Closed-form, interpretable mathematical models have been instrumental for advancing our understanding of the world. Think, for example, of Newton’s law of gravitation and how its mathematical analysis has enabled us to predict astronomical phenomena with great accuracy and, perhaps more importantly, to understand central forces in general and, ultimately, the relationship between symmetry and conservation laws. With the data revolution, we may now be in a position to uncover new mathematical models for many systems from physics to the social sciences. However, to deal with increasing amounts of data, we need “machine scientists” that are able to extract these closed-form mathematical models automatically from data.

In a series of papers, ICREA professor Roger Guimerà and colleagues at Universitat Rovira i Virgili have developed a Bayesian machine scientist. The Bayesian machine scientist assigns model plausibilities rigorously, and establishes its prior expectations about the models by learning from a large empirical corpus of mathematical expressions. It also explores the space of all possible closedform mathematical models in ways that provide guarantees of eventually finding the correct one, if it exists.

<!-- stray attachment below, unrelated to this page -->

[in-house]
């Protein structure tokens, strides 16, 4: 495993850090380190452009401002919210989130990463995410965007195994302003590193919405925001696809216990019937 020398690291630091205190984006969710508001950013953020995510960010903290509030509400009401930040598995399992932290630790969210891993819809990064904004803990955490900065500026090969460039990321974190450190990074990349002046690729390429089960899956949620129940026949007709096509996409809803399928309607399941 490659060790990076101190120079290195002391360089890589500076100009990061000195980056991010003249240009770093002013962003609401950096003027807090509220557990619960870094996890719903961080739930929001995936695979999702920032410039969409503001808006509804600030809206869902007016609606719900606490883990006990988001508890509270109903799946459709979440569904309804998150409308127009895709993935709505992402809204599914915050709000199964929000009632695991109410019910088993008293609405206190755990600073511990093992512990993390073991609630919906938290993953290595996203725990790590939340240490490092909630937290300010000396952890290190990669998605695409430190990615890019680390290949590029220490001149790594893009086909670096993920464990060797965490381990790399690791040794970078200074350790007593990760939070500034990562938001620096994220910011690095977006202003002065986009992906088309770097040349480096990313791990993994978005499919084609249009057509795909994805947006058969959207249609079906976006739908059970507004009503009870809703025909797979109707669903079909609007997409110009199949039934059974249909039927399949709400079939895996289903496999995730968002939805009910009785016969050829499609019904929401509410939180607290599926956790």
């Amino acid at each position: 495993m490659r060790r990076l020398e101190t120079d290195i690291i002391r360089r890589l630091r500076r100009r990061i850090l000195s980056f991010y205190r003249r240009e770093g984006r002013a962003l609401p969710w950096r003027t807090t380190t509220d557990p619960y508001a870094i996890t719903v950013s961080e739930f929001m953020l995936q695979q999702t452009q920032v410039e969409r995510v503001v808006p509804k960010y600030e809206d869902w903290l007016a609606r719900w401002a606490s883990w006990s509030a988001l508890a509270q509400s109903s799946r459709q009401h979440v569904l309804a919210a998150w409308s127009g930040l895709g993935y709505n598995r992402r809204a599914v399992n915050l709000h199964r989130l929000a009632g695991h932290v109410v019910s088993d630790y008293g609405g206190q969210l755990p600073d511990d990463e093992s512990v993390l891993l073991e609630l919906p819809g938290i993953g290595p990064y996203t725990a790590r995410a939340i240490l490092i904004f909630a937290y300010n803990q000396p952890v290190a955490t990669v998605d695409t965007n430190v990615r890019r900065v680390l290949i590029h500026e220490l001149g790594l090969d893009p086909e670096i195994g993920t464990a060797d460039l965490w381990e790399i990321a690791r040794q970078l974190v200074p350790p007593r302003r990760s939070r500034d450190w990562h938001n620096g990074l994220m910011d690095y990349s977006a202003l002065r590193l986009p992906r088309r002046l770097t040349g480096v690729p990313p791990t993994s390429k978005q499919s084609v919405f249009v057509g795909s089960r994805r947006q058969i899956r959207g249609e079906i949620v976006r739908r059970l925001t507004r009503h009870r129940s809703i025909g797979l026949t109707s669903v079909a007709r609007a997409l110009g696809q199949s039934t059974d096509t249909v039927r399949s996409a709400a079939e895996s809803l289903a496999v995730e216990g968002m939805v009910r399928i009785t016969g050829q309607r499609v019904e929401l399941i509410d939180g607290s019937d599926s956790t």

For systems for which models have been proposed before, the Bayesian machine scientist is able to uncover new models that are more plausible and more predictive than the old ones, without being more complex. The machine scientist is also able to uncover accurate, closed-form mathematical models for systems for which no closed-form model was known before. In particular, Guimerà and coworkers have applied the Bayesian machine scientist to a 90 year-old problem in turbulence. For this problem they provide closed-form solutions and, despite the fact that many partial solutions have been proposed, they find that the original approach proposed in the 1930s is the most plausible one so far, outperforming even the models proposed in the last few years.